An inside look at America’s largest newspaper—The Wall Street Journal
”Phillips offers fascinating insights about American business, politics, and journalism. He traveled in the circles of CEOs, U.S. presidents, prime ministers, and royalty; always at his core he was a reporter. That is the beauty of Newspaperman.”
—Vernon E. Jordan Jr., civil rights leader; senior managing director, Lazard Freres & Company; adviser to President Bill Clinton
“[Phillips] captures the fabulous stories of a scrawny, precocious boy from reporter to publisher and then CEO, participating in and then presiding over the Journal’s years of greatest growth.”
—Joan Konner, Dean Emerita, Columbia University Graduate School of Journalism
“Phillips fell in love with newspapers when he was a boy. He’s still infatuated but he doesn’t skip over his tough times or mistakes. That’s what makes Newspaperman such a telling guide to the newsroom and to the top office in the executive suite.”
—Lou Boccardi, former president and chief executive, Associated Press; former chairman, Pulitzer Prize Board
“This lovely book recounts the life of a wise, thoughtful, and admired newspaper editor and publisher. The tiny Wall Street Journal Warren Phillips joined grew up to be a giant. Newspaperman tells that story.”
—Donald E. Graham, chairman and chief executive, The Washington Post Company
“[Phillips provides] perceptive commentaries on Germany, Greece, Turkey, England, Spain, China, Russia, and the Middle East. All is told with modest good humor, but repeatedly emphasizes the need for integrity and high standards.”
—George B. Munroe, retired chairman and chief executive, Phelps Dodge Corporation
“The story of a boy born in Brooklyn, a reporter, an editor, a publisher, a corporate executive, and now the author of a fascinating book.”
—James Q. Riordan, former vice chairman, Mobil Corporation
“In spite of a few hiccups, honestly related here, Dow Jones was rated by Fortune magazine as the second most-admired company in the United States, and so proved that an outstanding newspaperman can also achieve enormous success as a business builder and leader.”
—Hamish Maxwell, former chairman and CEO, Philip Morris Companies Inc.
“The sections about the rise of the Wall Street Journal's quality and influence are fascinating - for journalists and non-journalists alike.”
”Phillips provides an arresting retrospective on modern world history that general readers will find informative and delightful.”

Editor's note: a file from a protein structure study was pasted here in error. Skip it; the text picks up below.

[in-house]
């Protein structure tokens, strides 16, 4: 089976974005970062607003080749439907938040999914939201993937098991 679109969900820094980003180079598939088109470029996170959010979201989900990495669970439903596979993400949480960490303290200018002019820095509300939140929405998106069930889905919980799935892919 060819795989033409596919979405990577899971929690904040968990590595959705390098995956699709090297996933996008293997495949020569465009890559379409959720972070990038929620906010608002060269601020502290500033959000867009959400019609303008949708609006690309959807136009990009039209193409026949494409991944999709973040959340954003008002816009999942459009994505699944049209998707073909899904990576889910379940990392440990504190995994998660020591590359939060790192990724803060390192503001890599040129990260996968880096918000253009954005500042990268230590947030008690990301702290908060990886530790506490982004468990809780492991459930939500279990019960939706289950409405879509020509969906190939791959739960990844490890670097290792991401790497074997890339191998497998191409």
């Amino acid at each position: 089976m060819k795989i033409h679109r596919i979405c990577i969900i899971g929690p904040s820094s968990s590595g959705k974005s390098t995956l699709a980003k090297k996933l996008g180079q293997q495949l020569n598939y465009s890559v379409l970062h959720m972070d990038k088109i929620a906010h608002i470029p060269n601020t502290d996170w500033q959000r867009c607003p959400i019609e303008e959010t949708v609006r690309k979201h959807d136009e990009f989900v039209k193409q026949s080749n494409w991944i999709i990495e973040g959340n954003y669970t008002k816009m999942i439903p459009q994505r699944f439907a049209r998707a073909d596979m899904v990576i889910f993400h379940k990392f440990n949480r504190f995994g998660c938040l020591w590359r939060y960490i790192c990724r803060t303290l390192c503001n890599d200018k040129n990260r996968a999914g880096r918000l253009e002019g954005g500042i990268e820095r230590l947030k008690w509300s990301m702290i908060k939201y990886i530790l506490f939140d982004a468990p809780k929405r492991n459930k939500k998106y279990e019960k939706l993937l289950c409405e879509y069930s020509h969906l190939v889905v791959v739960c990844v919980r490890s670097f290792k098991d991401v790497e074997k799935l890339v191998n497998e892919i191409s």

About the Book
When Warren Phillips was eleven years old, his father took him on a guided tour of the New York Daily News, where he got his first look at the frenzied yet surprisingly ordered and controlled world of newspaper publishing. He saw everything from the industrial printing presses churning out newspapers at astonishing speeds to reporters hunched over their typewriters, writing the very stories those presses would be producing within hours—or even minutes. Phillips was hooked. He knew exactly what he wanted to do with his life.
Newspaperman tells the story of how an immigrant’s shy son from Queens, New York, rose to the top of his industry powered by little more than passion, brains, and hard work. Phillips began his career working as a copyboy for the New York Herald Tribune for sixteen dollars a week—and ended it as publisher of The Wall Street Journal and CEO of its parent corporation, Dow Jones & Company.
The life story of Warren Phillips is the story of the American newspaper business. Here, the details of his vast experience come together to create a broad picture of the newspaper business— revealing how news is discovered, reported, edited, published, and disseminated. Sharing vivid tales of working as a reporter around the world and describing the many colorful characters he meets along the way, Phillips provides a level of insight that only a leading figure in the industry could offer.
Newspaperman gives you an up-close look at one of the most influential people in the history of The Wall Street Journal—and an unprecedented view of the business, from its rapid modernization during the post–WWII , cold war era to the early years of digital publishing and the rise of the Internet, which may mark the decline of the printed page forever. Phillips’s entertaining, penetrating, and impressively detailed account is a must-read for both devotees of America’s most iconic business publication and anyone with an interest in how news is reported.
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